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Noodle Staff
Noodle Expert Member

December 18, 2019

Universities have started withholding transcripts when graduates default on student loans. Learn more about how you can avoid this situation.

A recent article in The Nation really caught our attention here at Noodle. It's about a disturbing new practice in higher education that starts with the experiences of one Temple graduate, referred to as Pedro Rodriguez in order to protect his identity.

In 2002, Pedro Rodriguez graduated summa cum laude from Temple University. Having come from a low-income family, Rodriguez was dependent on student loans to pay for his education. After graduating, he stayed on at Temple to get a Master's degree in music and taught as an adjunct professor for the next three years until he was laid off due to budget cuts. Unable to find another job in his field, he applied to a PhD program in order to get the credentials he needed to continue teaching at the university level.Unemployed at the height of the financial crisis, he also defaulted on his student Stafford, Perkins and private bank loans.

Rodriguez was accepted into a PhD program and offered a full scholarship but there was one problem: Temple refused to provide Rodriguez with his official transcripts because his loans were in default. They informed him that he would not receive his transcripts until his loans were no longer in default.

Rodriguez's story is much more than a potent reminder about the danger of defaulting on student loans, but it should be mentioned that student loans only go into default after no payments have been made for 9 months. Given that there are several ways to reduce or postpone payments on federal student loans due to economic hardship and unemployment, there are options for a careful borrower who's fallen on hard times. Unfortunately it takes 9 months of regular, on-time payments to rehabilitate a loan out of default, so it could take Rodriguez quite some time to get his hands on those transcripts.

This policy is not unique to Temple University. In fact, it's completely legal at any school. where students take out federal student loans to pay tuition. You may be asking yourself why a college would do such a thing since they've already been paid the tuition anyway. As the Nation puts it, "they do this despite the fact the colleges themselves are not out the money. They have received the students' tuition payments in full and are in effect simply acting as collection agencies for the federal government."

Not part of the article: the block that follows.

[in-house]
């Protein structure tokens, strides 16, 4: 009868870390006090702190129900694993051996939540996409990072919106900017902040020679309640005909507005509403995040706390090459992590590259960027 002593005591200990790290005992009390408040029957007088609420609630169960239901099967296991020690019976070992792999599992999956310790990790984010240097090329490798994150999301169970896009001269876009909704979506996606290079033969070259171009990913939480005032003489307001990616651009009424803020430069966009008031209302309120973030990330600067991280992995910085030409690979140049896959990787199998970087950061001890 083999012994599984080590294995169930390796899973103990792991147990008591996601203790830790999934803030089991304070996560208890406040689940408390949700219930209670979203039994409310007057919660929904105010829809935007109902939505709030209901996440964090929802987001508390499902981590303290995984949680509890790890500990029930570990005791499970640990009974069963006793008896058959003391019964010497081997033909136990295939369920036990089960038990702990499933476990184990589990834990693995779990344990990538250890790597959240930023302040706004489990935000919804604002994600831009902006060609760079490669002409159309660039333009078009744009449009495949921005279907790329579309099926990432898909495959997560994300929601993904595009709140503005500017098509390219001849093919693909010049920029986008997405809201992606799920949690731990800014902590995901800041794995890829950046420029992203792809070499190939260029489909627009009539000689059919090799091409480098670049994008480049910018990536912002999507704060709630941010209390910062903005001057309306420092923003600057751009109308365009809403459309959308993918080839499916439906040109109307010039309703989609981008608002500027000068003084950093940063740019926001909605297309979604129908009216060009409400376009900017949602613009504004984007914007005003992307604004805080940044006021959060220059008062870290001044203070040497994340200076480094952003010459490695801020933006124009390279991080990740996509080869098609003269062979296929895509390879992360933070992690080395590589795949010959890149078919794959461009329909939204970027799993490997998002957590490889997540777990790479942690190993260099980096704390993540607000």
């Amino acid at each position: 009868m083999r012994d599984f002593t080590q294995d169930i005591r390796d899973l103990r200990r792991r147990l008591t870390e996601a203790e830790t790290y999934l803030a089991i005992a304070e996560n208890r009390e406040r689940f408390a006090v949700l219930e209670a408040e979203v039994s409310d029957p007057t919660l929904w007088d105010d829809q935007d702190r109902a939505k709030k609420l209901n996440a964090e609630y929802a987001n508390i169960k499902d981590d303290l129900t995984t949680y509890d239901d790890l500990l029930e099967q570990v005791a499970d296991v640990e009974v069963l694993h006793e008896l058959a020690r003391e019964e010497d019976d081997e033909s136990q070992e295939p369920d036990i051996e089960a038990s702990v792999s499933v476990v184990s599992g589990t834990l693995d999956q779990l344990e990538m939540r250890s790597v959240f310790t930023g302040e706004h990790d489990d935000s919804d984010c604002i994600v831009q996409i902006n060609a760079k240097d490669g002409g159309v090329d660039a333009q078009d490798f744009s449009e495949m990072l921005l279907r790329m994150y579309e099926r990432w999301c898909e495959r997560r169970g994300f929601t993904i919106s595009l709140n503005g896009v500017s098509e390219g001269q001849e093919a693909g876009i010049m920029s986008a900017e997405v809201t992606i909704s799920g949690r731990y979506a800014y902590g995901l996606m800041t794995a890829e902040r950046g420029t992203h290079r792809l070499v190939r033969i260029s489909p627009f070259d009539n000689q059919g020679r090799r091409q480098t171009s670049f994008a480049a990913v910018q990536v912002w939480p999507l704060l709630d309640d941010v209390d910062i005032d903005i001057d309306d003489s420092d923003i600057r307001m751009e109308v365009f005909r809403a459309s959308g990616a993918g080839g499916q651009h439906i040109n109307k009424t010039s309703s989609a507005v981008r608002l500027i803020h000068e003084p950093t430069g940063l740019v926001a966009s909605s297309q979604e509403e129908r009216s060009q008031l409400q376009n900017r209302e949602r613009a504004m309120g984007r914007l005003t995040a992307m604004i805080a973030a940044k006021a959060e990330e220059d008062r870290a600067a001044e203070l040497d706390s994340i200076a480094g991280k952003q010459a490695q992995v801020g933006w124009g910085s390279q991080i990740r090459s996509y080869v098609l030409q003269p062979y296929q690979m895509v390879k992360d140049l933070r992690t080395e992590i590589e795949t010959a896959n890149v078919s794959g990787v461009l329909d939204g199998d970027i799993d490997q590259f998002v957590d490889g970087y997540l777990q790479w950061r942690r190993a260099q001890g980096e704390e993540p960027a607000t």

While I couldn't find any data about how often this happens or how many schools are known to hold transcripts hostage, I did find an interesting document on the Department of Education's "Information for Financial Aid Professionals" site. Turns out they like it when schools to do this. Here's what they said:

"As a result of a borrower's default in the Title IV Student Loan Programs, the Department of Education encourages the withholding of academic transcripts. The withholding of academic transcripts is solely an institutional decision, but has resulted in numerous loan repayments."

And, yes, the word "encourages" was underlined in the original document. The unemployment rate for Americans aged 18-24 is currently at 54% and the total default rate for the $1 trillion dollars of outstanding student debt is at 9%. These are sobering numbers. For a school to choose to withhold transcripts from their deeply indebted graduates as they try to get jobs and advanced degrees seems outrageous. A spokesman from Temple told the Nation that aggressive collection tactics are required in order to continue to lend to new students; he indicated that the school may lose funding for new students if previous borrowers do not pay back what they owe.

Regardless, withholding these transcripts sounds eerily close to extortion. The student loan industry creates a significant amount of profits for companies like Sallie Mae (who also run several collection agencies), private banks and even the U.S. government as the interest owed by students builds up over years and years. Guaranteeing loans that can't even be discharged in bankruptcy is a lucrative endeavor. And it's only becoming more profitable as many recent graduates are unemployed and relying on minimal or deferred payment plans that keep accruing interest.

Aside from activism and political change, the best thing we can do as student borrowers is to make sure we're as informed, cautious and responsible as possible until the laws change or we pay back what we owe. You never know when you might need that transcript...**

Previously: Social Security Meets Student Loans

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